Women’s experiences in gambling are often discussed in many of the trending casino news articles. The problem gambling charity, GambleAware, has researched the female gambling landscape in collaboration with YouGov and disclosed the key findings.
All women that participated in the survey were given a score on the Problem Gambling Severity Index (PGCI). The research found out that circa 10% of female respondents were experiencing harm from gambling to a certain extent, including:
low-risk female gamblers (PGSI score 1-2) – 5.9%;
moderate-risk female players (PGSI score 3-7) – 2.1%;
problem female gamblers (PGSI score 8+) – 1.9%.
This is lower than the percentage of male gamblers that experience any harm from playing on casino sites (17%).
Young and BAME women are more likely to become problem gamblers
GambleAware has also found a link between a woman’s age and the level of gambling harm she’s experiencing. While women aged 18-34 were less likely to gamble than older women, at the same time, they were more exposed to gambling risks.
13% of younger women admitted to having experienced harm from their gambling, compared to 11% of female gamblers aged 35-54 and 6% of women aged 55+. Moreover, 4% of young women were classified as high-risk gamblers, as opposed to 2% and less than 0.5% of problem gamblers among women aged 35-44 and 55+ respectively. The same tendency is accurate for male gamblers, as well.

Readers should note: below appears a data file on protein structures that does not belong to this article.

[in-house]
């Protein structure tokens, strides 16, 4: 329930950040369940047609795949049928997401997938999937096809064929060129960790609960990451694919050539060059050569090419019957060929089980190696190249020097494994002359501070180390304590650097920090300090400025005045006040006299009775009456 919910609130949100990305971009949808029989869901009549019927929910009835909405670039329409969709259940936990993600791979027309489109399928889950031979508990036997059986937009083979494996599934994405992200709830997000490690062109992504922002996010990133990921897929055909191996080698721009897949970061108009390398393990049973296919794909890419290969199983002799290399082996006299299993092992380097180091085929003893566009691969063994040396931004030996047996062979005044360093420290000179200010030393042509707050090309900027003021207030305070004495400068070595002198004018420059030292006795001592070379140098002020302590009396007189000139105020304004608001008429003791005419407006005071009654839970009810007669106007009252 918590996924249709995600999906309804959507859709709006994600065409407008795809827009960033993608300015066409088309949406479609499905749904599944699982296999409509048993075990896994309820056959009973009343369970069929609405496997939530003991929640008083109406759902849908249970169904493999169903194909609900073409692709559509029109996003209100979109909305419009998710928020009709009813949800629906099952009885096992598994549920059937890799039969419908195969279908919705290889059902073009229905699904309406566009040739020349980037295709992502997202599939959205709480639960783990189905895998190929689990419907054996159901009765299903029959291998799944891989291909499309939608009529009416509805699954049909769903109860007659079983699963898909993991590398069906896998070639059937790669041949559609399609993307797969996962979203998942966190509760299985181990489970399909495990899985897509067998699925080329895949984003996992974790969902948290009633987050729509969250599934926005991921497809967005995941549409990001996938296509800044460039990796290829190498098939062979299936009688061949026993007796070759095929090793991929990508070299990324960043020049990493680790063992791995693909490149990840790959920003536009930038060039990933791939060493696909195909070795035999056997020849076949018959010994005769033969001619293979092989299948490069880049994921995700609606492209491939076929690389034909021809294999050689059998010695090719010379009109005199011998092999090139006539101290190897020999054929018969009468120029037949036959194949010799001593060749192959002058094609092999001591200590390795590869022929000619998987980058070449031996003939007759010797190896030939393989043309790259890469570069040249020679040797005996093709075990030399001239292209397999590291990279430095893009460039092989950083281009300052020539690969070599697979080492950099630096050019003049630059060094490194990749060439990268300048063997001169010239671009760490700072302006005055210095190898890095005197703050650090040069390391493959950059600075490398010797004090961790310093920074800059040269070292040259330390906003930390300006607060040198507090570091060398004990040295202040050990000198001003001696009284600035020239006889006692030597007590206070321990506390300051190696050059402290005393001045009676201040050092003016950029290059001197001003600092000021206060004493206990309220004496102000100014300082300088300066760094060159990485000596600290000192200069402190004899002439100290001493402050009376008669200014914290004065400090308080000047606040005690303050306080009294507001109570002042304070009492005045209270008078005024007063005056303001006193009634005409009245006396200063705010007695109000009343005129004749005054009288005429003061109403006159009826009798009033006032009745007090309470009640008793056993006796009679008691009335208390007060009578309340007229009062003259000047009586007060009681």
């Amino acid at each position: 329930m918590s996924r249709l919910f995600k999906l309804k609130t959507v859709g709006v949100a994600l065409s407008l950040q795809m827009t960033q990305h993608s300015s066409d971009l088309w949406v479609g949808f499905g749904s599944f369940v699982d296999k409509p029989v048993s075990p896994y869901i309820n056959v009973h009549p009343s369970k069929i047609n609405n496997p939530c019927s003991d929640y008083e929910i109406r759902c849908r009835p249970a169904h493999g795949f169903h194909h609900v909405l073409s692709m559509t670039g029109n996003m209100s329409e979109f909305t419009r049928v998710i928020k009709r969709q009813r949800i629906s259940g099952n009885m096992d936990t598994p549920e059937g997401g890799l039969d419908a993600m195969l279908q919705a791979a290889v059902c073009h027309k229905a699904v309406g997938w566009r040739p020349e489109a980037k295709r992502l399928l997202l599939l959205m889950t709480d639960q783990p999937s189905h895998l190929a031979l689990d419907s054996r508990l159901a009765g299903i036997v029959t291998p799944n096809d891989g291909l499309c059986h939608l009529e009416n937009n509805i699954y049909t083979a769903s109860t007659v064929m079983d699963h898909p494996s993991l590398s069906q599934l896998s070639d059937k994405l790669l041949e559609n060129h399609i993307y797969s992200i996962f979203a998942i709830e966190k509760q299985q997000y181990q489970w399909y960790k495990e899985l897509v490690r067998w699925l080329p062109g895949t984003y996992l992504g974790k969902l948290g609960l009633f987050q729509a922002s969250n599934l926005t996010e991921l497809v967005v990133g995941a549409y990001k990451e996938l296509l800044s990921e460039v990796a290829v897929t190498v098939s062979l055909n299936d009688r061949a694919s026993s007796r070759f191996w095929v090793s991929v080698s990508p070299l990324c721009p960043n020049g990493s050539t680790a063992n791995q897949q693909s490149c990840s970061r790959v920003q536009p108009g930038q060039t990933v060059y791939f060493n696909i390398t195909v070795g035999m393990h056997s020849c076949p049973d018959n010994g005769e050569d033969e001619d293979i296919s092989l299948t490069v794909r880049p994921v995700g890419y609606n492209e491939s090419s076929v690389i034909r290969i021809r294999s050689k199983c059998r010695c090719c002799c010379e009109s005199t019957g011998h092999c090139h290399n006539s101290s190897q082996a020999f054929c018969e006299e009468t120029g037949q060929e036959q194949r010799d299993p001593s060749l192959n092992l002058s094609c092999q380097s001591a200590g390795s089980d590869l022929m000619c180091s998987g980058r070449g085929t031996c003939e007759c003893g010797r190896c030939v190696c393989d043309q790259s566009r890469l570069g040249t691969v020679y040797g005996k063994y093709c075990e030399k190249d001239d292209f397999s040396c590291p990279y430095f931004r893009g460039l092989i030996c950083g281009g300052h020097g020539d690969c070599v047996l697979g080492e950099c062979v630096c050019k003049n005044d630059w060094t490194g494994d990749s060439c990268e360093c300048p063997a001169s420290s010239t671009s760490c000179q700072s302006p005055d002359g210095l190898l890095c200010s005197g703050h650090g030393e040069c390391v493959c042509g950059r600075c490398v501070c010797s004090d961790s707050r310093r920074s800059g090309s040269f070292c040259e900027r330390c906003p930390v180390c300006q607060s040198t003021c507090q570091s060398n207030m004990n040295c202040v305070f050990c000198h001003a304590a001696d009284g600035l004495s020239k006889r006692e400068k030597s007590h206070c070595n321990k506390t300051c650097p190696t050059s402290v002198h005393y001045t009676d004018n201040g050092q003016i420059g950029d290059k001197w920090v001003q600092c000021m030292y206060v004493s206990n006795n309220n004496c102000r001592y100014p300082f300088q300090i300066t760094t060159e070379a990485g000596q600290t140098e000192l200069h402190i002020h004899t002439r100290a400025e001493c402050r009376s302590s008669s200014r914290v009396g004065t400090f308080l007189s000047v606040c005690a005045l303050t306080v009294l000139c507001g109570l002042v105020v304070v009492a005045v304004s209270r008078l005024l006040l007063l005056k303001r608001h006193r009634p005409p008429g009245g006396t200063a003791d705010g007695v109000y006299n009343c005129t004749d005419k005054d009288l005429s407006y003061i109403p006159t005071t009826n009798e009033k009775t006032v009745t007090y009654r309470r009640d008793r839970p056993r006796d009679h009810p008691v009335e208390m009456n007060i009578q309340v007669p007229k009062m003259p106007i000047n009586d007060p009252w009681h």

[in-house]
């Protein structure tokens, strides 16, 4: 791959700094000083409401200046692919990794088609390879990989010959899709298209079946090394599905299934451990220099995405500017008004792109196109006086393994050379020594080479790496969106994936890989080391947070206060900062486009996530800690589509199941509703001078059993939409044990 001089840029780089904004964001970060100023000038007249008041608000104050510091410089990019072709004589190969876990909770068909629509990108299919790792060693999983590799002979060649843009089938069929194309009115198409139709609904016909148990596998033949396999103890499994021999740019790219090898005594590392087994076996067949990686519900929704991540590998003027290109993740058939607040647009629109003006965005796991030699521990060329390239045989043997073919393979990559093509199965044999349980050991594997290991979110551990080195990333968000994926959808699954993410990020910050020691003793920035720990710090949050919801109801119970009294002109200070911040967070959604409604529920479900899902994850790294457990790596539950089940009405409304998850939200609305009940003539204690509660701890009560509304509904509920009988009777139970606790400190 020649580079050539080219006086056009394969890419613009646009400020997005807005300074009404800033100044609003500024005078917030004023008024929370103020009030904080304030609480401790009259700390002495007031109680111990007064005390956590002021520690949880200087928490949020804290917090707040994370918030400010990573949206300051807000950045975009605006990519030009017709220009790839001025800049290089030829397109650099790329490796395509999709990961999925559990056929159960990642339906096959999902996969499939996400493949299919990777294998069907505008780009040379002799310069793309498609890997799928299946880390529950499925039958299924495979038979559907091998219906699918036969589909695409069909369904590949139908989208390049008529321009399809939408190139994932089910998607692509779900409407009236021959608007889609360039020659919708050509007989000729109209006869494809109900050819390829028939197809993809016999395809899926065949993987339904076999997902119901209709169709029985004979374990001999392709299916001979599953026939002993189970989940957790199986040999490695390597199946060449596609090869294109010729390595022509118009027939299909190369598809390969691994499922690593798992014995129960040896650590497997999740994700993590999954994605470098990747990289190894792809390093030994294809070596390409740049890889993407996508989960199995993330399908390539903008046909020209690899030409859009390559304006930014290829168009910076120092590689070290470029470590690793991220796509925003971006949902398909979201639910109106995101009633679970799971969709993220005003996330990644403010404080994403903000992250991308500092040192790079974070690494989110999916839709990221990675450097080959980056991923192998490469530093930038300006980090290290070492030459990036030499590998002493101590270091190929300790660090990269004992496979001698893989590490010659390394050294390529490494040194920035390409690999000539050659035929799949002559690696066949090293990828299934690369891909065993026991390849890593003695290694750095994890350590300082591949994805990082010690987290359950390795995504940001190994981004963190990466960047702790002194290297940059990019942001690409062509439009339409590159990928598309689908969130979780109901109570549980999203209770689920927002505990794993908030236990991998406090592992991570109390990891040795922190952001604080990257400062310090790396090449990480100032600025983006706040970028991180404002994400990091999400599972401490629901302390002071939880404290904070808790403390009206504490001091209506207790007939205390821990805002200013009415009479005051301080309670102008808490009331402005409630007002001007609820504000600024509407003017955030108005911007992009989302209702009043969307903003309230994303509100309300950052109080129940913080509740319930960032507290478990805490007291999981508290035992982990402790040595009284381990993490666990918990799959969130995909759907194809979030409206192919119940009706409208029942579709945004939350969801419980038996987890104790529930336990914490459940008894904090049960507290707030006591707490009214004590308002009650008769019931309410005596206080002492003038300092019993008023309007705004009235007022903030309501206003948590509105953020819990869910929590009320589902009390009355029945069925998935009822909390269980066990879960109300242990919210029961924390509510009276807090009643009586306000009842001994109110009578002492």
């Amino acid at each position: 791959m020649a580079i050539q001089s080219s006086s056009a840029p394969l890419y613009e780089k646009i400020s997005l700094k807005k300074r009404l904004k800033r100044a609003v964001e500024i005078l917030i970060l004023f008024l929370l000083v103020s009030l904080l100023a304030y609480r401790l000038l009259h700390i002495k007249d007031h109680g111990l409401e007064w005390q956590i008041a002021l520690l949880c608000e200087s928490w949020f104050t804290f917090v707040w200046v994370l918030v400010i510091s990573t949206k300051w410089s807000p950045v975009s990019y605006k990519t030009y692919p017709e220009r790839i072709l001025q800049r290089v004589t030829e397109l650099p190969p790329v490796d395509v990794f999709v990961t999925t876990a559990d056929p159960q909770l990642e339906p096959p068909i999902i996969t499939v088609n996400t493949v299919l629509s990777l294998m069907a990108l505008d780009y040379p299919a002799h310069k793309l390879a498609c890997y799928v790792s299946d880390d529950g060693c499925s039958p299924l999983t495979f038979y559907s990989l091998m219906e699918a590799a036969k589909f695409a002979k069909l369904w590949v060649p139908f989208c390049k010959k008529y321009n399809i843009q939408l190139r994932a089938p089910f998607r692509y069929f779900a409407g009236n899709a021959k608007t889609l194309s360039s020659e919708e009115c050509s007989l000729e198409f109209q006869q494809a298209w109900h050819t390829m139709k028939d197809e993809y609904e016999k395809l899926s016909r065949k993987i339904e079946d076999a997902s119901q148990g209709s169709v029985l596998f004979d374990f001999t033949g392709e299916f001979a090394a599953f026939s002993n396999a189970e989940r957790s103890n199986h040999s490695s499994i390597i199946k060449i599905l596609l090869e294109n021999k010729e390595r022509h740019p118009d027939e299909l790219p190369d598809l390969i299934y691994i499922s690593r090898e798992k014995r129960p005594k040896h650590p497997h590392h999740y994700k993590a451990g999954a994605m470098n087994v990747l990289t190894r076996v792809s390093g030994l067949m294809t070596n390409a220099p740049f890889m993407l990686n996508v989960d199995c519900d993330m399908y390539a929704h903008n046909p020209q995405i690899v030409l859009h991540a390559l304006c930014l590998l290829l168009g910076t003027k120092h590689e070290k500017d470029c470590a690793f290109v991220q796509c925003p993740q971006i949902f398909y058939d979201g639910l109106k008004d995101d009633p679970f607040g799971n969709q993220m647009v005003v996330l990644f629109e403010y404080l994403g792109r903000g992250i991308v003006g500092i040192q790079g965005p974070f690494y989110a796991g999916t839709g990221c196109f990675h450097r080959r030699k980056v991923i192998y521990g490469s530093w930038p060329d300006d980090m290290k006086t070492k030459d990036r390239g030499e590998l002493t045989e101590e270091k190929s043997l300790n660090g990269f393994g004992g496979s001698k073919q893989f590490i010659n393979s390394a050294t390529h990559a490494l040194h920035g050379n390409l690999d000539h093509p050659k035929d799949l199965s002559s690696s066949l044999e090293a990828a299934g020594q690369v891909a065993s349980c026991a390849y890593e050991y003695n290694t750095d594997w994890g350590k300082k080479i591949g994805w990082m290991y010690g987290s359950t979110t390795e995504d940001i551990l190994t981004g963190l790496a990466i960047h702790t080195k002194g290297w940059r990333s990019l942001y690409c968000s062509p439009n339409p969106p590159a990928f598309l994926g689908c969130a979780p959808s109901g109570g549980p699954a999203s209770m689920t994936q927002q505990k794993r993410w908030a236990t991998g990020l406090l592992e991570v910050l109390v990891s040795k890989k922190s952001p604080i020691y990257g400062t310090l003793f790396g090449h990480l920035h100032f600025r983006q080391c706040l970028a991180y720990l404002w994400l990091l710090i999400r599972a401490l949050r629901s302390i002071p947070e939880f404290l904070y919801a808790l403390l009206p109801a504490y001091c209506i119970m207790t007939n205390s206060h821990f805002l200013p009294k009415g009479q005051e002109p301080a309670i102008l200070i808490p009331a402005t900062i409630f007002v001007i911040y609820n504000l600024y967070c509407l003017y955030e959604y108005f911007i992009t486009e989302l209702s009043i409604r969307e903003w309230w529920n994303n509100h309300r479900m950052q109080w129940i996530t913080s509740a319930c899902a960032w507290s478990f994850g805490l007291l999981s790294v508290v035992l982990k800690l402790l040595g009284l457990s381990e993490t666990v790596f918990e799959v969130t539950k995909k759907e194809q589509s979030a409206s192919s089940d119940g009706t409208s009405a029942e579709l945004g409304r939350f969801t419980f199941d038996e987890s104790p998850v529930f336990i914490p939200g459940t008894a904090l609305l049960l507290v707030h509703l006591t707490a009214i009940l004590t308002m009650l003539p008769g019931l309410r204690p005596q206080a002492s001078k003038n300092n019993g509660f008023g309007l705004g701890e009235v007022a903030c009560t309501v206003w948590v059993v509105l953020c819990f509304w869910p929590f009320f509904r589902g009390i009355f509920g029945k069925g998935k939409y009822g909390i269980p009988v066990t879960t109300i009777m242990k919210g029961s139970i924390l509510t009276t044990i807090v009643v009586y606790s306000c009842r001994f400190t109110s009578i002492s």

A similar pattern is evident for women from a BAME (Black, Asian, and minority ethnic) background. Only 48% of BAME women participated in gambling, compared to 60% of white women. However, 16% or one in six women from a BAME background have experienced a certain level of gambling harm, compared with only 9% of risk white gamblers.
Most notably, 35% of problem female gamblers with a PGSI score over 8 were from a BAME background, compared with 12% of women overall.
Women are more affected by the gambling of others than men
According to the GambleAware research, women experience more harm from someone else’s gambling than men. 8% of women were classified as “affected others” (those who are harmed by someone else’s gambling), as opposed to 6% of men.
Gambling of family members, and especially of a spouse or a partner, had the most negative impact on women. While men were more affected by the gambling of a friend or a colleague. Additionally, 16% of female “affected others” were from a BAME background.
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